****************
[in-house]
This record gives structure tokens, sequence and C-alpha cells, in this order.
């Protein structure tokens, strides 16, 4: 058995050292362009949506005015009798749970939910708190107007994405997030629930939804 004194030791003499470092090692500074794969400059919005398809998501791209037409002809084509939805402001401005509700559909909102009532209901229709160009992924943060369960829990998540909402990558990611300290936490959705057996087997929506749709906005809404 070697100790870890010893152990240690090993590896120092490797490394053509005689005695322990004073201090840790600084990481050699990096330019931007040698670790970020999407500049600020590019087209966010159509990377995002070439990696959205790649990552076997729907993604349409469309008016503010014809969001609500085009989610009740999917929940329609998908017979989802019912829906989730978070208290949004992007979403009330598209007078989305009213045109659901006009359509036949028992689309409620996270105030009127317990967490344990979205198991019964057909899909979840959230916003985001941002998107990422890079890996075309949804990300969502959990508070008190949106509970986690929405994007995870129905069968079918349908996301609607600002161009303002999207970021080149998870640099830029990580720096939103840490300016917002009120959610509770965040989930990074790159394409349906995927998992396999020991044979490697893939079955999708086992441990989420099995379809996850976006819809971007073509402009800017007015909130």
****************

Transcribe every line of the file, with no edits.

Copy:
[in-house]
This record gives structure tokens, sequence and C-alpha cells, in this order.
């Protein structure tokens, strides 16, 4: 058995050292362009949506005015009798749970939910708190107007994405997030629930939804 004194030791003499470092090692500074794969400059919005398809998501791209037409002809084509939805402001401005509700559909909102009532209901229709160009992924943060369960829990998540909402990558990611300290936490959705057996087997929506749709906005809404 070697100790870890010893152990240690090993590896120092490797490394053509005689005695322990004073201090840790600084990481050699990096330019931007040698670790970020999407500049600020590019087209966010159509990377995002070439990696959205790649990552076997729907993604349409469309008016503010014809969001609500085009989610009740999917929940329609998908017979989802019912829906989730978070208290949004992007979403009330598209007078989305009213045109659901006009359509036949028992689309409620996270105030009127317990967490344990979205198991019964057909899909979840959230916003985001941002998107990422890079890996075309949804990300969502959990508070008190949106509970986690929405994007995870129905069968079918349908996301609607600002161009303002999207970021080149998870640099830029990580720096939103840490300016917002009120959610509770965040989930990074790159394409349906995927998992396999020991044979490697893939079955999708086992441990989420099995379809996850976006819809971007073509402009800017007015909130």